My weekly Law Bytes column (Toronto Star version, homepage version) focuses on the defamation lawsuits launched in British Columbia by Wayne Crookes against a who's who of the Internet, including Yahoo!, MySpace, and Wikipedia. Those companies are accused of defaming Crookes not by virtue of anything they have said, but rather by permitting their users to post or link to articles that are allegedly defamatory.
The lawsuits could prove to be critically important to the Internet in Canada, because they cast the net of liability far wider than just the initial posters. Indeed, the lawsuits seek to hold accountable sites and services that host the articles, feature comments about the articles, include hyperlinks to the articles, fail to actively monitor their content to ensure that allegedly defamatory articles are not reposted after being removed, and even those that implement the domain name registrations of sites that host the articles.
The common link with all of these targets is that none are directly responsible for alleged defamation. Rather, the Crookes lawsuits maintain that Internet intermediaries should be held equally responsible for such content.
For example, one lawsuit argues that Yahoo! refused to shut down an offending site – a Green Party of Canada chat board – and therefore libeled Crookes. Similarly, MySpace is targeted both for its failure to shut down a personal page that contained allegedly defamatory content as well as for its refusal to remove a link to OpenPolitics.ca, a site that the suit claims hosted defamatory content (Crookes has also sued OpenPolitics.ca).
The inclusion of Wikipedia in the lawsuit extends the circle of liability even further. According to the statement of claim, an article about Crookes appeared on three occasions in Wikipedia. In each instance, Crookes asked Wikimedia, the company that maintains the popular online encyclopedia, to remove the article. In each instance, it complied with the request.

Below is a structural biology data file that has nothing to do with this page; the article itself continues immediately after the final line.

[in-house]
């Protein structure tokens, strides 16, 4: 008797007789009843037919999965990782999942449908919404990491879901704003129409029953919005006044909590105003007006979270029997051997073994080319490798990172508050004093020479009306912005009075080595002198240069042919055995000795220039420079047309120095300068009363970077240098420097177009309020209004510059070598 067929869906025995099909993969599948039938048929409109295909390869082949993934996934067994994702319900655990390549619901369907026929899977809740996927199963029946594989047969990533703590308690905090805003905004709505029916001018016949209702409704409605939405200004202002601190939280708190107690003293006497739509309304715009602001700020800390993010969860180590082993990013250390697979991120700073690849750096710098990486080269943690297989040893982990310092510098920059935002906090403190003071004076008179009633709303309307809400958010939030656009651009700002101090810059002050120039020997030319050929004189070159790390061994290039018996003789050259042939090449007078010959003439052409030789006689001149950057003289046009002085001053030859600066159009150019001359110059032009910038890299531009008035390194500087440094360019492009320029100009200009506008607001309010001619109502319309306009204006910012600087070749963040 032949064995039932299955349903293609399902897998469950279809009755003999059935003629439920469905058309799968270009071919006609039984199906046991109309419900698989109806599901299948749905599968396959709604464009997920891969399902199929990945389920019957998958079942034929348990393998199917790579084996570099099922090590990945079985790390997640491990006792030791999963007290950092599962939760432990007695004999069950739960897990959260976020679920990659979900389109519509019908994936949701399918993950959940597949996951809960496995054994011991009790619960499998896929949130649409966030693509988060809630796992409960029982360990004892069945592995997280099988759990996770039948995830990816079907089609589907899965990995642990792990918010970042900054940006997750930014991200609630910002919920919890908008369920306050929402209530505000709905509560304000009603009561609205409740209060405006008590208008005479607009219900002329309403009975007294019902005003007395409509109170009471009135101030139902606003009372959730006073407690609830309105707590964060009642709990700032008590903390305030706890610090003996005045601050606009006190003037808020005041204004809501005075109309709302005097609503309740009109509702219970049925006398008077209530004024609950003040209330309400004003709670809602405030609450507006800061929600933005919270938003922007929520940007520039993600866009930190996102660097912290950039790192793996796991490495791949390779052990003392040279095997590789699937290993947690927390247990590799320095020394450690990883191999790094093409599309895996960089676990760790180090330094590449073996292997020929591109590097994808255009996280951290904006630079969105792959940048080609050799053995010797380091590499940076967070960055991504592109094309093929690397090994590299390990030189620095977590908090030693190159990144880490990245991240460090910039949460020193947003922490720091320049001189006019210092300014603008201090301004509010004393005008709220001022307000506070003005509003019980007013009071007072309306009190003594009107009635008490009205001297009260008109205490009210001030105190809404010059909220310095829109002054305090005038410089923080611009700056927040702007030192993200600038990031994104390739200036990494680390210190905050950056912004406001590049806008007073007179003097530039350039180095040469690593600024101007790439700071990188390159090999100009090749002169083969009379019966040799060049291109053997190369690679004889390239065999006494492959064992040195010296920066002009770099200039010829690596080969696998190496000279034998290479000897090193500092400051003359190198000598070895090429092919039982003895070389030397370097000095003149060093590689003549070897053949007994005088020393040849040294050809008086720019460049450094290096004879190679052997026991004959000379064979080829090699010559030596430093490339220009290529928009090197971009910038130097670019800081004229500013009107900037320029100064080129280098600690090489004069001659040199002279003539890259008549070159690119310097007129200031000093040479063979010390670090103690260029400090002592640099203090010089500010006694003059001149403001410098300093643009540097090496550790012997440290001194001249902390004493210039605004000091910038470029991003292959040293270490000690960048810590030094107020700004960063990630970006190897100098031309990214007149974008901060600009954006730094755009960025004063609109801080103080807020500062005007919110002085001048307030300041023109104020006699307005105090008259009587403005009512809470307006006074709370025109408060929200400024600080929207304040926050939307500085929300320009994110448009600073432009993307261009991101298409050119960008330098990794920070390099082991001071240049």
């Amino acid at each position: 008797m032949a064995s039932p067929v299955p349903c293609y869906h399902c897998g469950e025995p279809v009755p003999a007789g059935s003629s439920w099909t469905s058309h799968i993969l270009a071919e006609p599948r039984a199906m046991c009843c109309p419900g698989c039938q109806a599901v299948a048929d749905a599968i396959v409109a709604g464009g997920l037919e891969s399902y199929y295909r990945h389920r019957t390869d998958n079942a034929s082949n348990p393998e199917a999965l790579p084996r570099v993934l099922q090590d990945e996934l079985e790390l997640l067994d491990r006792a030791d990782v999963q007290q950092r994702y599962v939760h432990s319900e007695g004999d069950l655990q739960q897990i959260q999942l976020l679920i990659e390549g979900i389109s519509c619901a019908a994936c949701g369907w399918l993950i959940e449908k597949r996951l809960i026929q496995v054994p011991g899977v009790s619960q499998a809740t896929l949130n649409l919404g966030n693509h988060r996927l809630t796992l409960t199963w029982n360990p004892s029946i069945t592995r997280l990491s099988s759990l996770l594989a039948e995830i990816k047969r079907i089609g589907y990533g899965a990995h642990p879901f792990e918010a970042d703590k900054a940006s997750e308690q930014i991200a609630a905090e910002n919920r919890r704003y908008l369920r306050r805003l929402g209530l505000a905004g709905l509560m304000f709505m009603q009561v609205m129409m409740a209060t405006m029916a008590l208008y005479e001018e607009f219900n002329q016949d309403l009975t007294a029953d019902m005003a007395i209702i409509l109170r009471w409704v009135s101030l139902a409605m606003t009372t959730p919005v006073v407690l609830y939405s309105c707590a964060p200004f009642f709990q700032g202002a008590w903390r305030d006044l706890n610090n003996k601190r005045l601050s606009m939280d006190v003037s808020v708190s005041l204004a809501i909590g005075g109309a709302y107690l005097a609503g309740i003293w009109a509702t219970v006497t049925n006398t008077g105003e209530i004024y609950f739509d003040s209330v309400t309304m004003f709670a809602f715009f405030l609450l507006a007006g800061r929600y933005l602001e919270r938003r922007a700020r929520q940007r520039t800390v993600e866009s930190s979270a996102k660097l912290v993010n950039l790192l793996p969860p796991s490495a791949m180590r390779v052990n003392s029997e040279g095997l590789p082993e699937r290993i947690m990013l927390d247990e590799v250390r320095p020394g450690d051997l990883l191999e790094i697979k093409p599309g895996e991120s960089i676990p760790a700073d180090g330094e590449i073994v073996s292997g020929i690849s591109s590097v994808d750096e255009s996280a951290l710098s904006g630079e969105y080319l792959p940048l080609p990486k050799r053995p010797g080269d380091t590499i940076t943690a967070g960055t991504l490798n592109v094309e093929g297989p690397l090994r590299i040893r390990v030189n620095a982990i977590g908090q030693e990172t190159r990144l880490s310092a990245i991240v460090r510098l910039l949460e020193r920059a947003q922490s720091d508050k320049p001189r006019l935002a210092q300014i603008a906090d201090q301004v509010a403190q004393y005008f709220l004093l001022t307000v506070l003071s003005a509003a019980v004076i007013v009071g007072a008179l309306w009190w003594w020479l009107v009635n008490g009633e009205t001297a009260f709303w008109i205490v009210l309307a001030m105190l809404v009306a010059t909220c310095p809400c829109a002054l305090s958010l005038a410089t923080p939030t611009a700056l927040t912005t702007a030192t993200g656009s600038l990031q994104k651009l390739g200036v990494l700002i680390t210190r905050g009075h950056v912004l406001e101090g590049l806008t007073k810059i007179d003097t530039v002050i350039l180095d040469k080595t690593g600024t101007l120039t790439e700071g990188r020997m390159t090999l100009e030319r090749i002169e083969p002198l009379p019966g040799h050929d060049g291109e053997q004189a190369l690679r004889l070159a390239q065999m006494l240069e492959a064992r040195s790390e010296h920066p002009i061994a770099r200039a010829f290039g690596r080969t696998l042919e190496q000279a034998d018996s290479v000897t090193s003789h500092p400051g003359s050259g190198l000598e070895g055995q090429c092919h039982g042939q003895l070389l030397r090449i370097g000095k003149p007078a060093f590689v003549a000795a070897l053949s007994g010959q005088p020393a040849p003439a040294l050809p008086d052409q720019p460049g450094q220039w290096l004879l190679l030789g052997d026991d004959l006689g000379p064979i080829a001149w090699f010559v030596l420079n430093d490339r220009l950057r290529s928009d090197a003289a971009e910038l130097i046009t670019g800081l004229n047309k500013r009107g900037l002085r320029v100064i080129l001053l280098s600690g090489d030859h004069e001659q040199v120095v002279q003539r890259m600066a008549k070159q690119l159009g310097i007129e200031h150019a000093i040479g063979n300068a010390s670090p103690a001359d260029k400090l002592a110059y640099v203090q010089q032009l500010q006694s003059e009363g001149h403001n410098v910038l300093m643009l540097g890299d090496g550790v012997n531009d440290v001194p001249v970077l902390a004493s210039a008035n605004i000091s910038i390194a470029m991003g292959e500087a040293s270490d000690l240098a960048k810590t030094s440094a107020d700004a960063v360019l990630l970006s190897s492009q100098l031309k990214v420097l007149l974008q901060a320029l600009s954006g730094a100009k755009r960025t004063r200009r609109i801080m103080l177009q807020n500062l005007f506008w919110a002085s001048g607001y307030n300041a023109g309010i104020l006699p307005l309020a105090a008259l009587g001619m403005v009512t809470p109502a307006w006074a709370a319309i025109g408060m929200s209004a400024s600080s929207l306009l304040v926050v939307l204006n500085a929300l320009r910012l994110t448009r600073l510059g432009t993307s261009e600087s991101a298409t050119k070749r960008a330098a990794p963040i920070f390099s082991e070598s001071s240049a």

Despite taking down the content, Wikimedia has now been sued for failing to "monitor its website to ensure that the libels of [Crookes] did not reappear on its website." Moreover, the suit also seeks to hold it liable for refusing to remove an article on online journalism that contains a hyperlink to an article about Crookes.
The broadest extension of liability involves the inclusion of a U.S.-based service called Domains By Proxy in the lawsuit. The company, which allows individuals to protect their privacy by anonymously register domain names, is being sued for refusing to divulge the identity of the registrant of a website that contained an article about Crookes. The lawsuit argues that the domain name registration service has "accepted responsibility for the actions of the owner of the website."
While it will fall to a judge to determine whether the articles and postings are indeed defamatory, the inclusion of such a broad range of Internet intermediaries could have a significant chilling effect on free speech in Canada. If successful, the suits would effectively require websites – including anyone who permits comments on a blog or includes links to other sites – to proactively monitor and remove content that may raise liability concerns. They will also call into question the ability of domain name registrants to guard their privacy by refusing to publicly-disclose their identities.
In response, it is likely that many sites will simply drop the ability to post comments since the challenge of monitoring and verifying every comment will be too onerous. Alternatively, many sites may abandon Canada altogether by establishing their online presence in the United States. Courts in the U.S. have repeatedly denied attempts to hold intermediaries liable for content posted by third parties on the grounds that a 1996 statute provided them with immunity for such postings. I argue that Canada would do well to introduce a similar provision, since the consequences for defamatory speech should rest with those directly responsible, not mere by-standers with deep pockets.